So in context, perhaps we must consider that Jesus also has in mind the Enoch tradition:
that gehenna does represent the popular understanding of 1st century Jews who really did think of it as ‘hell’ — although for them, it typically had a time limit of 12-18 months, after which the damned would either be freed or consumed (based on a text from Zech. 13).
Now let’s suppose this is true. If the listeners understood Jesus to be referring to an afterlife hell, Jesus himself now radically subverts their understanding:
49 “For everyone will be salted with fire
Jesus has just warned them against entering the fire three times back to back, and he’s just talked about two destinations: the kingdom of God or the fire that can’t be quenched, but using the connecting word, “for” he says “everyone” will be salted with fire … not just the wicked, not just the outsider, not just the unbeliever: everyone. And everyone then includes the elect, the saved, the people of God! (1 Cor. 3 will later confirm this, in which we all pass through the fire so that wood, hay and stubble (our false selves) is consumed while gold, silver and precious stones (our true selves in Christ) pass through and are purified. No one is exempt from this fire.
And now a second surprise:
50 Salt is good;
He’s just warned us against entering the fire, then he says we will all be salted with fire, and now he says, in effect, but wait: salt is good! Why is the salt good? Apparently the salting of fire is good because it purifies … as you get with the refiner’s fire of Mal. 3:2-3.
And now it not only seems good, but necessary:
but if the salt becomes unsalty, with what will you make it salty again?
Have salt in yourselves,
So now we find out that the salt (still connected to being salted by fire) should be in us. It’s not just an external destination we go to after we die; it’s an experience we’re to have within us right now while we’re alive. In fact, it’s a command: HAVE this salt, on purpose, within you in the here and now. What could this possibly mean?
Jesus began with the language of gehenna from Jeremiah and Isaiah (that was about earthly destruction by foreign enemies that would result in death) — then he adopted Enoch’s apocalyptic re-interpretation of those verses as an afterlife judgment in hell — then he completely subverts with his own vision where the fire is: (a.) inclusive of everyone, (b.) good / purifying, (c.) intentional, (d.) immediate in this life, and (e.) internalized in the heart.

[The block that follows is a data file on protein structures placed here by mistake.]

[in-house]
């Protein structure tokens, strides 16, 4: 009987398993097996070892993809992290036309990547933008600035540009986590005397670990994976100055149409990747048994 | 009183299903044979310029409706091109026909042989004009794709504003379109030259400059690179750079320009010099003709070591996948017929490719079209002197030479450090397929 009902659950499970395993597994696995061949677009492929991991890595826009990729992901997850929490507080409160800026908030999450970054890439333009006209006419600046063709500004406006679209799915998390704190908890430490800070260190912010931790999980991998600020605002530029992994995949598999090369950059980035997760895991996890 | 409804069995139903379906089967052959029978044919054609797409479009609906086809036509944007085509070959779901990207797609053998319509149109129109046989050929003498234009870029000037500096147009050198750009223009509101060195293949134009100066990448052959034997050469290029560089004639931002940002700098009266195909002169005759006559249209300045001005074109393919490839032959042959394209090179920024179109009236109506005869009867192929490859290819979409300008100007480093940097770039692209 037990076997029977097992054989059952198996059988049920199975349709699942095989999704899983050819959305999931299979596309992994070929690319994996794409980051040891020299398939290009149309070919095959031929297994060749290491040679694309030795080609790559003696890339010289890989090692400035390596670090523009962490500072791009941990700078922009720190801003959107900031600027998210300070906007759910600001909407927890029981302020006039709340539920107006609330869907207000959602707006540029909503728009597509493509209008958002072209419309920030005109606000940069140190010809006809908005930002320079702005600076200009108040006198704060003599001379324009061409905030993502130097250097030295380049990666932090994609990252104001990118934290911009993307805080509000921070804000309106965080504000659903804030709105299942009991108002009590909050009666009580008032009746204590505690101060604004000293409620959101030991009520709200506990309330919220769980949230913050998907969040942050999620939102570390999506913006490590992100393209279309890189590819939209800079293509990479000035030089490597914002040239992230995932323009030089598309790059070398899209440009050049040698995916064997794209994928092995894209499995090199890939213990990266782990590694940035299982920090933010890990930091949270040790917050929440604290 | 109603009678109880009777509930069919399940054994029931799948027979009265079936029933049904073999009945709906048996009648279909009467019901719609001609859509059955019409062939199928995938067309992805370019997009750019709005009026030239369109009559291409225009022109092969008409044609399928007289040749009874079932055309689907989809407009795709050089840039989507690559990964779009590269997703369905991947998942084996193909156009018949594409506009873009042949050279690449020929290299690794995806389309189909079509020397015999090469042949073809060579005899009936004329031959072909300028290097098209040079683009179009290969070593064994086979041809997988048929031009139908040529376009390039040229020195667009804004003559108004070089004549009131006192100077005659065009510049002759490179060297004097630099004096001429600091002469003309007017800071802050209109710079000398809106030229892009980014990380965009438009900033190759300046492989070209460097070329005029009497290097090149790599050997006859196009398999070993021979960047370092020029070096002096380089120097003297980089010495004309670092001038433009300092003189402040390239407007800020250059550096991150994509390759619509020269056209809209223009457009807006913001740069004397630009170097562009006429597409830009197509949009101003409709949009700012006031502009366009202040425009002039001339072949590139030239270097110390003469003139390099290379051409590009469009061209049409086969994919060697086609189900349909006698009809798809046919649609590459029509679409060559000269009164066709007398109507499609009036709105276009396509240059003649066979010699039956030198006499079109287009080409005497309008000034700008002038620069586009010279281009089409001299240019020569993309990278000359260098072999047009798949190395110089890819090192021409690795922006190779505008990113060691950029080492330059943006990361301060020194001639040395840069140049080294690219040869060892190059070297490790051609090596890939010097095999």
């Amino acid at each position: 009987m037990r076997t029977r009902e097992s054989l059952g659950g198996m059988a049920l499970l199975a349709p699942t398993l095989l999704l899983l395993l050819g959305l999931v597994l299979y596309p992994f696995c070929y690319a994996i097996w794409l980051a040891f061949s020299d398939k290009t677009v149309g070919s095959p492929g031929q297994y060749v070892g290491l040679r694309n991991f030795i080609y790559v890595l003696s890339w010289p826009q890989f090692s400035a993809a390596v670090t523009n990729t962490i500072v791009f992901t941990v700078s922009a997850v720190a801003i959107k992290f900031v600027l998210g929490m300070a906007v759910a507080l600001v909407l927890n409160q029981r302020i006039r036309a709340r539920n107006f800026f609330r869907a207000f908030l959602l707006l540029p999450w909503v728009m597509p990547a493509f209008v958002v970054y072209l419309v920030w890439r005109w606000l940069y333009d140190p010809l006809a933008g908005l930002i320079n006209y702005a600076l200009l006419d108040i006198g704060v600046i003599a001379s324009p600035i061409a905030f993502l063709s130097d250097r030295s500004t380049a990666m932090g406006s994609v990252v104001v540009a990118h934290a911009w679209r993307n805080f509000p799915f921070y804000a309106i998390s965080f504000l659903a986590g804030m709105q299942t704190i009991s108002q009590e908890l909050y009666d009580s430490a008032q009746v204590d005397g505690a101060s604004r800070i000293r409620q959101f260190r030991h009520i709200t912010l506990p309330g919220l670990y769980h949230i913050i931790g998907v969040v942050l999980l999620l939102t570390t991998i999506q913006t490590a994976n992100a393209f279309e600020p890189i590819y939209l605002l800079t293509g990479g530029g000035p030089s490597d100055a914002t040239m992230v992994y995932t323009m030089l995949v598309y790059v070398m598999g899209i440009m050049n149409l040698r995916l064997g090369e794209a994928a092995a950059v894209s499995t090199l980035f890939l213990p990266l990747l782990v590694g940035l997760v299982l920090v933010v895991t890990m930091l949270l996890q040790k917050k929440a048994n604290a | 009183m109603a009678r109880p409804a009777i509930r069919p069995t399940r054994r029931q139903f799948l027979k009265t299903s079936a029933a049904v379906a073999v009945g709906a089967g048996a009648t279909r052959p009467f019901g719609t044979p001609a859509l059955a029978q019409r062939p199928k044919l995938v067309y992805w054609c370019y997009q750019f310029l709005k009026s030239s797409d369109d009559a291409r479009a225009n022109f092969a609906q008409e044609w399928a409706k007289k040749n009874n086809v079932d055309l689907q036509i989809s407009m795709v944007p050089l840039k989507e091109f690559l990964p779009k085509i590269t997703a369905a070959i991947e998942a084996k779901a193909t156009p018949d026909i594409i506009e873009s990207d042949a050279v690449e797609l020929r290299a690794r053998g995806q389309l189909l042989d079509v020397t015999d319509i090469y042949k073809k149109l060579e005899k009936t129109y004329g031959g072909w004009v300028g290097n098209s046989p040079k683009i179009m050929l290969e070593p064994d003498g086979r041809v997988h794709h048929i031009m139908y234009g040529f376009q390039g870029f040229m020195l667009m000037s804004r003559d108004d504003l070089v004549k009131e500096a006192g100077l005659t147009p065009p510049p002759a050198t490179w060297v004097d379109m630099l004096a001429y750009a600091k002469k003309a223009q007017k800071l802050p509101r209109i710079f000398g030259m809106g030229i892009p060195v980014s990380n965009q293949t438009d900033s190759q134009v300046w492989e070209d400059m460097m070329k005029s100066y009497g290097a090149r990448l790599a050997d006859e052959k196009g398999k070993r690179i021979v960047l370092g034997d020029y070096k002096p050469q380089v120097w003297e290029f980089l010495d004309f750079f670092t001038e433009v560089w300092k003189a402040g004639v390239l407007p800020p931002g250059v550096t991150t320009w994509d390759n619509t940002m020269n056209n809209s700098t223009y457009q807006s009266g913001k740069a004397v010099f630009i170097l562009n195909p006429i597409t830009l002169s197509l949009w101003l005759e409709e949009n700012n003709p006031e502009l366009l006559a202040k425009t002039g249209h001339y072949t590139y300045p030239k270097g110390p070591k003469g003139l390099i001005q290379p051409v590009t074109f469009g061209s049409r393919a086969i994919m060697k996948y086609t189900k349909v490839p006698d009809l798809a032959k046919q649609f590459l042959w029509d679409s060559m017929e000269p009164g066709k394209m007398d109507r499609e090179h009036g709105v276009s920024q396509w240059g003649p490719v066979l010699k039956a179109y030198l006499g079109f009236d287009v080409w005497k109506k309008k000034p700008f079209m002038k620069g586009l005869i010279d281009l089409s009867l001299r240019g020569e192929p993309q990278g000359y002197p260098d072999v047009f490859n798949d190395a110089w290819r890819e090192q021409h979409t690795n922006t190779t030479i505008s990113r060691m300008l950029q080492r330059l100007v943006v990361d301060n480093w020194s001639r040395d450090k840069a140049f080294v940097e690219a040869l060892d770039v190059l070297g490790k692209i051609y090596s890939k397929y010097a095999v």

And then, very oddly, pairs it with this practical advice:
and be at peace with one another.”
What an odd thing to say. I believe they must be connected. How so? On the one hand, if they do not follow the Jesus Way of peace, they will opt for the way of self-destruction that will bring down Rome’s wrath to destroy the city and they will (again) literally wind up in the actual gehenna valley all over again. Indeed, this is exactly what would happen.
But if they do follow the Jesus Way of peace, their hearts will be salted with the purifying fire that consumes malice, hatred and violence from their hearts. They will learn to say no to the demands of the ego and the old self will be consumed while the new self shines forth.
As you can see, the passage is complex and simply imagining it as a straightforward affirmation of the conventional doctrine of hell as eternal conscious torment would require quite a surface scan of the text. That said, I am not suggesting that Jesus downplays judgment or that he is saying ‘don’t worry about it.’ Rather, he seems to be counseling dramatic proactive strategies by (symbolically) ‘cutting off’ anything in our lives that would lead to self-destruction and by intentionally internalizing the refiner’s fire (in the here and now) that purges us of the stuff in our hearts that needs to go.
Amazingly, the early church came to regard this internal fire as nothing less than the love of God, rather than self-loathing, etc. When the fire of the love of God is welcomed in, anything that is actually ‘hellish’ in us is consumed and then we need not fear the destructive fire, but rather, enjoy the Kingdom of God within us.
Again, a complex passage, but worthy of meditation.
P.S. Readers may also be interested to know the George MacDonald wrote a book entitled, Salted with Fire.